Gay carers in the community

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This week the Alzheimer’s Society is launching a campaign to raise awareness of dementia,’s Marc Shoffman discovers the effect of the disease on the gay community.

The phrase “gay community” is often thrown into the ring when talking about same-sex issues such as HIV, discrimination, marriage, and homophobia, but under the rainbow flags and civil partnership certificates, an increasing section of the group appear to be overlooked, despite having unique needs.

For the older lesbian, gay, bisexual and transgender (LGBT) generation Alzheimer’s disease can cause stress, trauma and hurt that even positive legislation such as civil partnerships and the Equality Act cannot fix.

“How do care homes cope with someone being called a partner who has not had a civil partnership, it’s too late to have a civil partnership as you need consent from both sides, it’s a lot harder to guarantee goods and services to people who cannot speak for themselves,” says Roger Newman, 65, a co founder of the Alzheimer’s Society’s Lesbian and Gay Network, which provides support for gay partners and carers.

It is estimated that in the UK there are between 35,000 and 70,000 lesbian, gay and bisexual people caring for a person with dementia, this is based on the fact that between 5% and 10% of the population is thought to be homosexual and 750,000 people have dementia.

Dementia is a term used to describe various different brain disorders that have in common a loss of brain function that is usually progressive and eventually severe. There are over 100 different types of dementia, the most common being Alzheimer’s.

Symptoms of dementia include loss of memory, confusion and problems with speech and understanding.

There is a 1 in 5 chance of a person in their 80s having dementia, although many cases are being diagnosed in people as young as 40, the society claims.

Roger joined the helpline after caring for David, his partner of 30 years, who died in 2000 after succumbing to dementia when he was 52.

Roger said: “David had to be sectioned in 1992 because his behaviour was so challenging.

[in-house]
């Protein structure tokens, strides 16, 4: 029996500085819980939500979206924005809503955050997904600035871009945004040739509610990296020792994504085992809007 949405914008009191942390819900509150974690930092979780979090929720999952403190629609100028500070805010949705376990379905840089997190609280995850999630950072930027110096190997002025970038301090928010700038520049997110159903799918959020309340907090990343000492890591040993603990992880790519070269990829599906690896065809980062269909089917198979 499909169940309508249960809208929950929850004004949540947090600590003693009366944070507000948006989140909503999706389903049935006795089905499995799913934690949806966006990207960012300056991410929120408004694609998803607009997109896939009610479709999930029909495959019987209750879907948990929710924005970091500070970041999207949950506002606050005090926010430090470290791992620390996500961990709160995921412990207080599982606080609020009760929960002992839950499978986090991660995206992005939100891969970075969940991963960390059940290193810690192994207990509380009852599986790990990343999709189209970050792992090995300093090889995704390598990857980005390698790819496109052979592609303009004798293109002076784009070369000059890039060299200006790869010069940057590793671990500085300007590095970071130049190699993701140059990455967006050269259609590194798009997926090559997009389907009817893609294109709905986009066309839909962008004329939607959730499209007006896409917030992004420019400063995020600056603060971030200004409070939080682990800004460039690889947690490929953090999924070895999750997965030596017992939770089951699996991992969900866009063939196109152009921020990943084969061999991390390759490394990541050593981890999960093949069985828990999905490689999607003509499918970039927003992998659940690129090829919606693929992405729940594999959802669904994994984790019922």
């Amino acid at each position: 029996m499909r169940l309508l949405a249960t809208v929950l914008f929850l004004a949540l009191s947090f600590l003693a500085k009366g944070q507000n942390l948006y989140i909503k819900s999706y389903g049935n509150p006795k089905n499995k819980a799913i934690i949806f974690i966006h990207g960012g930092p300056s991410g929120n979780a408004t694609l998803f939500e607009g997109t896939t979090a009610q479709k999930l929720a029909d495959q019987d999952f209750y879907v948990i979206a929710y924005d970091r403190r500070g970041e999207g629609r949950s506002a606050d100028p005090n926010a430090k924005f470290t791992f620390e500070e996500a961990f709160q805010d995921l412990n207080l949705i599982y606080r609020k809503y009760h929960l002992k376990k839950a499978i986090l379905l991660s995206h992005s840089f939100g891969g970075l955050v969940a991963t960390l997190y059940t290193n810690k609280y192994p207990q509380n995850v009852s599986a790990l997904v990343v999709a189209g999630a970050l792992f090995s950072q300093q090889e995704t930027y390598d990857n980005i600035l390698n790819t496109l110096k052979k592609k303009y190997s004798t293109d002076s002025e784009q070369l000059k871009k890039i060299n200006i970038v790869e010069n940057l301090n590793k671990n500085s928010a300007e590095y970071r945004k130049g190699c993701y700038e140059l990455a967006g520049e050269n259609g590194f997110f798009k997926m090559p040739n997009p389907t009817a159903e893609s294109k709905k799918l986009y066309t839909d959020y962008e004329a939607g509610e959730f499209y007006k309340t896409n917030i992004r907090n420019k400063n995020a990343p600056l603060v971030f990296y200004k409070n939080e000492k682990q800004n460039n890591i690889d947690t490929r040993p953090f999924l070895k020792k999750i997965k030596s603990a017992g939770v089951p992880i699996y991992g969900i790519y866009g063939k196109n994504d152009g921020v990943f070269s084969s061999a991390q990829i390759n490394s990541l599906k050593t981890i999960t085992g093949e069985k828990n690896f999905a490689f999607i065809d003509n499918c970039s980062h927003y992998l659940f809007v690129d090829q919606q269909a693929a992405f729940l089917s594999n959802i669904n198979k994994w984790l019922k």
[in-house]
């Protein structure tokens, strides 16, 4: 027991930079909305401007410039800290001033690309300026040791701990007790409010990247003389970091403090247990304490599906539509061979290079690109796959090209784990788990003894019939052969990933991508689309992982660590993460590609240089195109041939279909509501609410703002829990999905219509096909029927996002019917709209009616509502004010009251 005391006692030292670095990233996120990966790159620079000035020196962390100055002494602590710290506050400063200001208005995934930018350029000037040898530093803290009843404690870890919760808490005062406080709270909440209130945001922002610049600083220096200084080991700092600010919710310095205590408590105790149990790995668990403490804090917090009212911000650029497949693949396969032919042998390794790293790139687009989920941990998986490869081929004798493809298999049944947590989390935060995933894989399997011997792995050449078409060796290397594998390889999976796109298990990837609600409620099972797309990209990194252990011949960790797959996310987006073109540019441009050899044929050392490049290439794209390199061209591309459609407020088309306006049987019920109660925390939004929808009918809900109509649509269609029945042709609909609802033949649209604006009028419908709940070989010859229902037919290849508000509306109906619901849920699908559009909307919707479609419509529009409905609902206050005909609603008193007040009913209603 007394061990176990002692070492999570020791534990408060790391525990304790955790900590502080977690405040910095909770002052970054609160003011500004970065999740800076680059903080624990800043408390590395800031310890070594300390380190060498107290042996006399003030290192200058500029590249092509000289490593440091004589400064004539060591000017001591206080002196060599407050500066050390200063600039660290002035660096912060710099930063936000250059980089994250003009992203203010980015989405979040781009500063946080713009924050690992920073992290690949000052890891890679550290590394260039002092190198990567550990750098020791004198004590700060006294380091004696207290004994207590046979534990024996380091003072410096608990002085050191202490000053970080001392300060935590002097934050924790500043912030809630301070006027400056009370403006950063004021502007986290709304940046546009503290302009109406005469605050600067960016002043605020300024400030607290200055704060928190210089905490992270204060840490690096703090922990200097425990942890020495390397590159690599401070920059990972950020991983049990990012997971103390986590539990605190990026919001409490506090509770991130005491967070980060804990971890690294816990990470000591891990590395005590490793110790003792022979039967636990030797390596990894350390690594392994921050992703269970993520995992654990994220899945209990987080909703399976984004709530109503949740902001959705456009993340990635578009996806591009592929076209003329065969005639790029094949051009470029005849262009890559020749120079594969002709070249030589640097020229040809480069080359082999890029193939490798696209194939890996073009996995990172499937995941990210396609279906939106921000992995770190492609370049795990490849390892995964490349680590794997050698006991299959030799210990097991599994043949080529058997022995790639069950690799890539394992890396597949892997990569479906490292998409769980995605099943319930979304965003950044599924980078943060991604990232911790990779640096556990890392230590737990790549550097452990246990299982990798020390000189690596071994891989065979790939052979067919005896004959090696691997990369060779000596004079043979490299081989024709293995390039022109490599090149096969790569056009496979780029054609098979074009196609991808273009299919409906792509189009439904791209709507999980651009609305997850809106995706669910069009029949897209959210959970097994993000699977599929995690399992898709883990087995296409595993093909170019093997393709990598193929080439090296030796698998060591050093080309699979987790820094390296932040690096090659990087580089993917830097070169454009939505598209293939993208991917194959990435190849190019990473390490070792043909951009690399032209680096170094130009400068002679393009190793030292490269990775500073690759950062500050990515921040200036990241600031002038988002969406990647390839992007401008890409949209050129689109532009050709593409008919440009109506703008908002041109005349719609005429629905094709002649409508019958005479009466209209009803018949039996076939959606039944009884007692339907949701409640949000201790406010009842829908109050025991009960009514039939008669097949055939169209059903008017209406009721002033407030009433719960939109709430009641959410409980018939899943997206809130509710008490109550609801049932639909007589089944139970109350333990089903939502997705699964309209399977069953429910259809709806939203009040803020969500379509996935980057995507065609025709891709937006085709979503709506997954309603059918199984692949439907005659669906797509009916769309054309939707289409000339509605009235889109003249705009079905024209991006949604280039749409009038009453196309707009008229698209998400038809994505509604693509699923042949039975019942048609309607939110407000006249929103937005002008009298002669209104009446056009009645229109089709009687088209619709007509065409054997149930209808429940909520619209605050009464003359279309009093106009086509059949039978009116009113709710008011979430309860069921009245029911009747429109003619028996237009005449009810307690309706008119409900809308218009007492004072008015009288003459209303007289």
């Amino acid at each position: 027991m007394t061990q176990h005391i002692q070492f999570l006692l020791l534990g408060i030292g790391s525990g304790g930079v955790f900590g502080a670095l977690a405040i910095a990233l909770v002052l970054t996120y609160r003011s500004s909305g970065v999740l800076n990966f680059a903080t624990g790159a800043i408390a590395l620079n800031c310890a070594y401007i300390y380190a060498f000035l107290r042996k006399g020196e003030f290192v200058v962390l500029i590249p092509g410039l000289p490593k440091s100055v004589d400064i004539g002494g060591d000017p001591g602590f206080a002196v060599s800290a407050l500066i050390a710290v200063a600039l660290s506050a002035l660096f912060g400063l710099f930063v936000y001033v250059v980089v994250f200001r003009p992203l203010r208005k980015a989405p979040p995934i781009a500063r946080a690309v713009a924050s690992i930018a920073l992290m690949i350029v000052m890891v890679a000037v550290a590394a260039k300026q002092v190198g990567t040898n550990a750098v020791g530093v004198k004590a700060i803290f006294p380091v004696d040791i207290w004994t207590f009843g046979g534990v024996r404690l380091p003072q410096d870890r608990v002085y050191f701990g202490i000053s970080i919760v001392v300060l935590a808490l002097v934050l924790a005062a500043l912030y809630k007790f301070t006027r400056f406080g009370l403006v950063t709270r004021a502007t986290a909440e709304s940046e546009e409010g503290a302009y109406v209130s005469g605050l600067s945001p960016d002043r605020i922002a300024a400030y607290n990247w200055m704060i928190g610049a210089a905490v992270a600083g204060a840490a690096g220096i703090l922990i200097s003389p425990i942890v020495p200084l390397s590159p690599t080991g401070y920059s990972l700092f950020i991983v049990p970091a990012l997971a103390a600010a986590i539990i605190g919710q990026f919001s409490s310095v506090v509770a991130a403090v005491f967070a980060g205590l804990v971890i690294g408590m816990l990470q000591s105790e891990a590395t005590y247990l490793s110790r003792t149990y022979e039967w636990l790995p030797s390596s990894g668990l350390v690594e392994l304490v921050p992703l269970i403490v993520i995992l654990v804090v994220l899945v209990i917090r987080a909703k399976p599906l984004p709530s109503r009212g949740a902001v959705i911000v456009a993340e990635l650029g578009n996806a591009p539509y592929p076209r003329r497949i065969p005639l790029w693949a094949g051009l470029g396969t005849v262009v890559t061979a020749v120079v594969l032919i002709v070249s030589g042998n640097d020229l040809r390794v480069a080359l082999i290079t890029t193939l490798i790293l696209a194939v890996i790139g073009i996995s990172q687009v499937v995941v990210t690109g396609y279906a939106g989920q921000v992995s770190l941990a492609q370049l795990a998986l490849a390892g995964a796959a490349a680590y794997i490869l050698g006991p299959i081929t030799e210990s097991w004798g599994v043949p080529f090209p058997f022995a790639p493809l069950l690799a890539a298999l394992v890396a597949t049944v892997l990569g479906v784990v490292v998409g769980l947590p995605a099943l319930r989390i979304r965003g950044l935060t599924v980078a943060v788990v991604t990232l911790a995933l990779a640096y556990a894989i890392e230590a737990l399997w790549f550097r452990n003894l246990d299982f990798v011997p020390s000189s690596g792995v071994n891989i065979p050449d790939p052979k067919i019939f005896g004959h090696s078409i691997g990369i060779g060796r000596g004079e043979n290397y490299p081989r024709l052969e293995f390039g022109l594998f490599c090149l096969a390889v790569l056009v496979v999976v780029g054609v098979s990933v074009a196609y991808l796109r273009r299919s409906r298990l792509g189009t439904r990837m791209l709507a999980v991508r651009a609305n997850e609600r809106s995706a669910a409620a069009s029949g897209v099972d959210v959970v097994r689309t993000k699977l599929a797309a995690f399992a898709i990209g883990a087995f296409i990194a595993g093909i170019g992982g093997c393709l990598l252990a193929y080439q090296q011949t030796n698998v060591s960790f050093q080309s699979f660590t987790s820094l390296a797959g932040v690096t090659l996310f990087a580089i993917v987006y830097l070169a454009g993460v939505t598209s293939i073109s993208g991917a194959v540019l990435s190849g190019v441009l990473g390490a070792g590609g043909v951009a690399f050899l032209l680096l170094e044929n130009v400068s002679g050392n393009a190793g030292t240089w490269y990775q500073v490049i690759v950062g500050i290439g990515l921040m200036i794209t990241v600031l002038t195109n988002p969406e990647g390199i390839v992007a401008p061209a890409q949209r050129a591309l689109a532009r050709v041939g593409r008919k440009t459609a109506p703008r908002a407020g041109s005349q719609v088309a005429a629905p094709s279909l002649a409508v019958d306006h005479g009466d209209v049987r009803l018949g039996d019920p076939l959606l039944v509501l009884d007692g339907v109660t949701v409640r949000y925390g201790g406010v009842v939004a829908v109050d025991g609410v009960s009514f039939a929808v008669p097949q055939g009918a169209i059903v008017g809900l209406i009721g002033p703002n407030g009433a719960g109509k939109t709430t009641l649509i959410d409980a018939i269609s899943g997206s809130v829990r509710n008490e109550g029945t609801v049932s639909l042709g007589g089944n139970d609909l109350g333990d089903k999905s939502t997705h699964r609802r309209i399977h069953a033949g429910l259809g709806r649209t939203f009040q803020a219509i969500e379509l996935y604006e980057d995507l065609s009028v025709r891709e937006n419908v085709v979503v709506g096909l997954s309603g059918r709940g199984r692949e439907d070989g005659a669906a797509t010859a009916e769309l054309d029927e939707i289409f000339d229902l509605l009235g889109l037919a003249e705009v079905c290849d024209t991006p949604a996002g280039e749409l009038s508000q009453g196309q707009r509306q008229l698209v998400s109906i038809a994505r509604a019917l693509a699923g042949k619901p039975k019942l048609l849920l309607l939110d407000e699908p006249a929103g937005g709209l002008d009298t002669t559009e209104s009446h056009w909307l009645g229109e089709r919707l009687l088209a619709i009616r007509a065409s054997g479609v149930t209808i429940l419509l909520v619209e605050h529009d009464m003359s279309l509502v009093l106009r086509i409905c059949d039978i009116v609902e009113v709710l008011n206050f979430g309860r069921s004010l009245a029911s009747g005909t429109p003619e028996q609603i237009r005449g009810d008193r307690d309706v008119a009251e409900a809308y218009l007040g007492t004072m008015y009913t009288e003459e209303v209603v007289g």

“He went missing from the residential home and was found dead on the beach.”

He was happy to say him and his partner did not experience any negative feelings except for at one time being mistaken for father and son. But many gay and lesbian carers and patients may suffer from memories of anti gay laws and a lack of preparation, “The over 60’s know what its like to be illegal, to experience police entrapment, to lose jobs, and to ensure nobody knows they are gay. They have led reasonably anonymous relationships but are now in the public domain as they will need public services and care,” he said.

He added, “A lot of partners haven’t worked out what to do if that happens, there are sufferers who have made no power of attorney.

“I have spoken to one carer who couldn’t think of anyone who knew they were gay and have dealt with professional service providers calling the help line thinking patients were lesbians but not knowing how to confront the issue.”

The important thing Roger says, is to bring the older generation back into the gay community through raising awareness of their specific needs, “It’s worse than cancer, you are dealing with irrational behaviour, incontinence, anger, violence, and not being able to talk.

“Being in a residential home is a lonely experience, they are not going to ask if you are heterosexual or homosexual, am I going to open The Pink News in the room and read it in the lounge?

“There is a tremendous need here for training of staff who work in residential homes to show empathy and for managers to create a truly inclusive environment for lesbian and gay residents so they don’t have to hide their sexual orientation.

He said that although his late partner’s care home was very good, “you need support of gay friends and people in that area.

“When David was in a home two gay friends placed a cousin as a resident to the same place, I felt at ease as I was not the only gay in the village.

“The community must be all encompassing, when we talk about being gay it always reverts back to young people.

“You need to look at needs of old people as they will be the majority sooner or later.”

Up until two years ago the Alzheimer’s Society was the only national charity with a dedicated gay section for older people.

The organisation’s Gay and Lesbian Carers Network provides support to partners looking after their loved ones or relatives who may face unique problems such as coming out to medical professionals and homophobia.

The network is funded centrally by the society, but Roger said there is a real difficulty in obtaining long term funding and thus ensuring the social group is adequately represented.

However, the voice of the older LGBT generation appears to be getting louder now with the support of the Age Concern charity.

Age Concern has a national programme that works for older lesbians, gay men and bisexuals, called Opening Doors. The programme gives support and information on what is happening nationally and locally and produces resources, the latest of which, The Whole of Me, addresses the needs of LGB people in residential care.

Mr Newman said: “There is a huge amount of ageism in society in general, things are great when you are active and can look after yourself, but chances are that won’t be forever.”

Alzeimher’s Awareness Week runs from the July 2 2006 to July 8 2006.

Full information about the lesbian and gay carers network can be found on and accessed through the Alzheimer’s Helpline on 0845 300 0336